wiki:Linux/Kernel/PCIDynamicResourceAllocationManagement

PCI Dynamic Resource Allocation Management

A proposal for a new PCI resource allocation strategy supported by modular and extensible code that at least puts Linux on a par with current versions of Windows, and if possible provides for non-disruptive extension in the future. It should integrate support for PCI Hot Plug and NUMA functionality. A key part of the proposal is a new Dynamic Resource Allocation Management (PCI-DRAM) that allows the system to reassign resources of bridges and devices - essential for support of PCI Express Hot Plug (using SHPC).

This proposal grew out of the discovery of a bug in the current Linux PCI resource allocation scheme that caused a PCI device to be mapped above the 4GB boundary when the host chipset only supports a 32-bit external address space. See PCI Memory-Mapped Allocation Algorithm Bug.

As well as PCI, PHP and NUMA, this proposal could have implications for ACPI if it supports newer services such as _DSM (Device Specific Method) for (re)configuration after boot-time.


Status

The code implementing PCI-DRAM was essentially completed and tested in May 2008. The kernel header and CONFIG files are attached to this article. The implementation code is currently being tightened up and will be published as soon as that is done. It may be submitted to the linux-pci kernel mailing list with a view to inclusion in the main-line kernel.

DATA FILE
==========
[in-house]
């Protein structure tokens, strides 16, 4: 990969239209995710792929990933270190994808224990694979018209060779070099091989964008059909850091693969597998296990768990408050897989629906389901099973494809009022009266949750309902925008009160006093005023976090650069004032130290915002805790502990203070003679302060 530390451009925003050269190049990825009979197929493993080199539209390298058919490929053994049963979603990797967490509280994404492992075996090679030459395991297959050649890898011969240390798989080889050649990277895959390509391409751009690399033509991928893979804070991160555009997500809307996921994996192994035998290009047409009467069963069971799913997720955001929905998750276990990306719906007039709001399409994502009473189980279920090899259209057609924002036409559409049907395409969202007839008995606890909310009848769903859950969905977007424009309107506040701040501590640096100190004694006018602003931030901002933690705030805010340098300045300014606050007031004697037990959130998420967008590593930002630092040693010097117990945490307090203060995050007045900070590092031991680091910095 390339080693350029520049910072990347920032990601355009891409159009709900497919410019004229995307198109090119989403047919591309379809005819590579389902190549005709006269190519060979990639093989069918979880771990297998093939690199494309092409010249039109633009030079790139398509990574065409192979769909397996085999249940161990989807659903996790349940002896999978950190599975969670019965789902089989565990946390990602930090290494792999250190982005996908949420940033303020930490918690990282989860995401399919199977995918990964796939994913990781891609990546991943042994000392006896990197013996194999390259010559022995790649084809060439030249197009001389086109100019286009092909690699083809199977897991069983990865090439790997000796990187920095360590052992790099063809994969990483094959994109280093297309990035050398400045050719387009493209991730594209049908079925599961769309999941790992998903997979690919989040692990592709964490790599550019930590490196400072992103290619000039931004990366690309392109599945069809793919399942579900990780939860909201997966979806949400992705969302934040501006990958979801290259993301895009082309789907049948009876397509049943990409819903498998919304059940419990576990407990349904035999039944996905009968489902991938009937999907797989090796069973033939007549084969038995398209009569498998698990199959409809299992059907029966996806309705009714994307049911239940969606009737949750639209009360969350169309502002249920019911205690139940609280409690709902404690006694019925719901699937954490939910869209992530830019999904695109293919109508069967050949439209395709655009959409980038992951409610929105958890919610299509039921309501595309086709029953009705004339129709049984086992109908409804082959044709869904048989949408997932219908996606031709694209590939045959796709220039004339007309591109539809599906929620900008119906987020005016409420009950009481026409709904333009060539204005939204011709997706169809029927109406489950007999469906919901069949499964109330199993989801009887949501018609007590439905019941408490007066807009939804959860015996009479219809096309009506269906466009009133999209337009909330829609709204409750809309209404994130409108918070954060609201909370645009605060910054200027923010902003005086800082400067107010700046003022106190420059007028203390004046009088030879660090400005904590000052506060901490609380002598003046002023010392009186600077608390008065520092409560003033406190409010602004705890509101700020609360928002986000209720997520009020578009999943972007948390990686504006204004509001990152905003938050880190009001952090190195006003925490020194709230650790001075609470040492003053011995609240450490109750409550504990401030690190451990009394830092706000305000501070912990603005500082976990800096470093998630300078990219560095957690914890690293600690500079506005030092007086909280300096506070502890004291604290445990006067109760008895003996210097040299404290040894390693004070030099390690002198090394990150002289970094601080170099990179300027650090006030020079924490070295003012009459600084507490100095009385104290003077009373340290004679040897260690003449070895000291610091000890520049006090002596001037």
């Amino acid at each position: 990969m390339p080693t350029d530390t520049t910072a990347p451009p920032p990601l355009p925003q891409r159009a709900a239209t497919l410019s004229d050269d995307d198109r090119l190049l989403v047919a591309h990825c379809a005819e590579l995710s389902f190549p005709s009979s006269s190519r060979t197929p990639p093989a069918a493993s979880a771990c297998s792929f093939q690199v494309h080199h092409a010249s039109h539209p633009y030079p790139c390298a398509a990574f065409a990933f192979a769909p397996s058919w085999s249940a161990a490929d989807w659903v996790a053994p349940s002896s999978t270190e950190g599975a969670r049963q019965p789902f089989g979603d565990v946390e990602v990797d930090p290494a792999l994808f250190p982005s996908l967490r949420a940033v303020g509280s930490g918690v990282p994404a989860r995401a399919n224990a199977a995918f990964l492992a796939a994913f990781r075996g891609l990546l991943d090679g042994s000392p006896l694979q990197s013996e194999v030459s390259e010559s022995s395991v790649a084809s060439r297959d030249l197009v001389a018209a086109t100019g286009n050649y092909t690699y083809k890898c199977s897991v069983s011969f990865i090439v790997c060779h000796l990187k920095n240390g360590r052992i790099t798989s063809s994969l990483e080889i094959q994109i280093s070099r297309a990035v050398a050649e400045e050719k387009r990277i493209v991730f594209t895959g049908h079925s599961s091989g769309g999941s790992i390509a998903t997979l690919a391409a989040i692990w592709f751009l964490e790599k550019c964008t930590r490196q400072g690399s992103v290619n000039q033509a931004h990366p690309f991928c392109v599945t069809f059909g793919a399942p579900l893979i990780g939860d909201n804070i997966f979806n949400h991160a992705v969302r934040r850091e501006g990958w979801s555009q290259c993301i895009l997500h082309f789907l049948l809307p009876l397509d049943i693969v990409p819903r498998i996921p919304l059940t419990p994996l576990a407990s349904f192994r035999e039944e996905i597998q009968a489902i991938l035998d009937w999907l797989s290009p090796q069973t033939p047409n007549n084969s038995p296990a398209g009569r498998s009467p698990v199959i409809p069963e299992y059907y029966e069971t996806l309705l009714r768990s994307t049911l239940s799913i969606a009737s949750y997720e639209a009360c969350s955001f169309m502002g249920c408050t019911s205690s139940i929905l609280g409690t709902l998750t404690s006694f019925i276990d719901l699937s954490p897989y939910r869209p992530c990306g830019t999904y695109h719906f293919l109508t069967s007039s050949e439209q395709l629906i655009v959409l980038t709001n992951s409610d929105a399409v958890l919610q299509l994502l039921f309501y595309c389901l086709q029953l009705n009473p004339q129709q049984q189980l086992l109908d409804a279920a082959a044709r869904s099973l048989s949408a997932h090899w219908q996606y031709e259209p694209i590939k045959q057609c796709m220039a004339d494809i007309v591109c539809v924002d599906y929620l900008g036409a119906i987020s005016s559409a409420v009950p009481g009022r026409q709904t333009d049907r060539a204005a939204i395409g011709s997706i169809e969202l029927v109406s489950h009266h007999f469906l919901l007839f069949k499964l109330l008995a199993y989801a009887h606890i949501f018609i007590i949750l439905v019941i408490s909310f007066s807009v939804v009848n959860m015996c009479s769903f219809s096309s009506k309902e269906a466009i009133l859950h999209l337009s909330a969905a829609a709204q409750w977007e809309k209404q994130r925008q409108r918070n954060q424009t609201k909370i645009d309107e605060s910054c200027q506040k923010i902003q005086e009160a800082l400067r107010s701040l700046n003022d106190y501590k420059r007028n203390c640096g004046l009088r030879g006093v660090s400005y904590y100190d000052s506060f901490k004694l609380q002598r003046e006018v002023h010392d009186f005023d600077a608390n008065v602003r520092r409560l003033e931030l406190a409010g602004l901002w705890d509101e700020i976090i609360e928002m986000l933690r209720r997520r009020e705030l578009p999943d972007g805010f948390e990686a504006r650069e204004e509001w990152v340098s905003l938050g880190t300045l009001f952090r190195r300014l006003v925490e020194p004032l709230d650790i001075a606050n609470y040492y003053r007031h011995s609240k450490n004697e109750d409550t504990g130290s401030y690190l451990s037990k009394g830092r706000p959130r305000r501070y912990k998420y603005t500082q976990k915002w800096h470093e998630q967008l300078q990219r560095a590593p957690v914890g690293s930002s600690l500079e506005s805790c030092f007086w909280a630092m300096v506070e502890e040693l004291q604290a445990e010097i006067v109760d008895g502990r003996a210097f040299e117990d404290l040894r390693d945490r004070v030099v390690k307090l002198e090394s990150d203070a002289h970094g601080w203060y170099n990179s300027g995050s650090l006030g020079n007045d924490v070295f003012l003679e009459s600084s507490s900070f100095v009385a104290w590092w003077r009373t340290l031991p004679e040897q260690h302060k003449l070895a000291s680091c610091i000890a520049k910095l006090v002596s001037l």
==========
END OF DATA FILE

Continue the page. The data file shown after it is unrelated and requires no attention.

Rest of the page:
Introduction

This is work-in-progress so I can identify the requirements and break them down into discrete packages of changes that can be introduced into the kernel without disruption.

Proposal

  1. Introduce list of gaps in PCI address space.
    1. Linked-list that tracks gap elements.
    2. Add experimental kernel config and boot option to enable using all gaps, rather than just the largest.
    3. Each gap should keep track of how much unallocated space it has, and the largest unallocated space.
    4. pci_mem_start will need replacing - what implications (especially to other architectures besides x86).
    5. Gap detection should start from 0xFEBFFFFF (border of I/O APIC region) and proceed downwards towards lower addresses.
  1. Introduce algorithms for allocating top-down or bottom-up within a gap.
    1. Add experimental kernel config and boot option to choose algorithm.
  1. Introduce algorithms for choosing first gap with unallocated space equal-to or larger-than requested (best-fit).
    1. Add experimental kernel config and boot option to choose gap on best-fit basis.
  1. Investigate whether special attention needs to be given to sub-architecture and chipset capabilities.
    1. Identify 32-bit northbridge in 64-bit CPU systems.
    2. Identify 64-bit BAR capability support in chipset and devices.